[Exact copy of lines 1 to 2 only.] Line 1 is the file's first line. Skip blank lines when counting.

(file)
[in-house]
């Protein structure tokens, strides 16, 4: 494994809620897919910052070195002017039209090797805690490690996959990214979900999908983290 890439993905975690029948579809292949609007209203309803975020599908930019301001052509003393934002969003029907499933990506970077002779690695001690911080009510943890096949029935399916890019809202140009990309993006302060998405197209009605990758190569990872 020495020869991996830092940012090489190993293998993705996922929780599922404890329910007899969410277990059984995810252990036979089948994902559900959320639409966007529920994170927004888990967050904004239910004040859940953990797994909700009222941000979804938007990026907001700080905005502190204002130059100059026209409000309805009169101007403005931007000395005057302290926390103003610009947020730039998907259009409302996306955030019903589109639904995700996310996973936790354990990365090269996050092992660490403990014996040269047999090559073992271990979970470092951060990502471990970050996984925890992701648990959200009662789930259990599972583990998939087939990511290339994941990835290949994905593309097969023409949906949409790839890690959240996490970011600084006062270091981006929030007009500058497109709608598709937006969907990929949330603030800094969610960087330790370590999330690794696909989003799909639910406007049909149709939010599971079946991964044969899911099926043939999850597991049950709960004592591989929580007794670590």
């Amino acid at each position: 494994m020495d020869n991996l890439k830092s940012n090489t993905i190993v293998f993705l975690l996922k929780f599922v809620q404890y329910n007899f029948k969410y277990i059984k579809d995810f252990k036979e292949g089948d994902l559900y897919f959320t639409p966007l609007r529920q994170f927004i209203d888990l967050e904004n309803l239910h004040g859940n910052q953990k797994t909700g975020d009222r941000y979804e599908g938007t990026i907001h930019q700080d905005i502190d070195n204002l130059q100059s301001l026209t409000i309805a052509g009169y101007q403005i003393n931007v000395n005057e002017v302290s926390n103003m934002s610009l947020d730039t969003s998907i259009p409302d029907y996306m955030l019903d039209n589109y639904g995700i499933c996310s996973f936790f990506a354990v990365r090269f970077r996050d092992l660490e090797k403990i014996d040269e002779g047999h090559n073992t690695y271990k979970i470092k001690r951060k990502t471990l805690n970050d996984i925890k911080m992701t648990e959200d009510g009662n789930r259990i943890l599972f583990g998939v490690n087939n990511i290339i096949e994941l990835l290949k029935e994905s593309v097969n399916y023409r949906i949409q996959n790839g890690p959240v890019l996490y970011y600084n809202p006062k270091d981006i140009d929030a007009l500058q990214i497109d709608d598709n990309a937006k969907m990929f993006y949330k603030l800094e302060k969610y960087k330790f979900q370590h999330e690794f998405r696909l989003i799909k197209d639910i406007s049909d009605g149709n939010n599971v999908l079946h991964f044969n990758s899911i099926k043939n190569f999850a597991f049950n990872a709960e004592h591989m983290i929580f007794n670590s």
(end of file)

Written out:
[in-house]
């Protein structure tokens, strides 16, 4: 494994809620897919910052070195002017039209090797805690490690996959990214979900999908983290 890439993905975690029948579809292949609007209203309803975020599908930019301001052509003393934002969003029907499933990506970077002779690695001690911080009510943890096949029935399916890019809202140009990309993006302060998405197209009605990758190569990872 020495020869991996830092940012090489190993293998993705996922929780599922404890329910007899969410277990059984995810252990036979089948994902559900959320639409966007529920994170927004888990967050904004239910004040859940953990797994909700009222941000979804938007990026907001700080905005502190204002130059100059026209409000309805009169101007403005931007000395005057302290926390103003610009947020730039998907259009409302996306955030019903589109639904995700996310996973936790354990990365090269996050092992660490403990014996040269047999090559073992271990979970470092951060990502471990970050996984925890992701648990959200009662789930259990599972583990998939087939990511290339994941990835290949994905593309097969023409949906949409790839890690959240996490970011600084006062270091981006929030007009500058497109709608598709937006969907990929949330603030800094969610960087330790370590999330690794696909989003799909639910406007049909149709939010599971079946991964044969899911099926043939999850597991049950709960004592591989929580007794670590």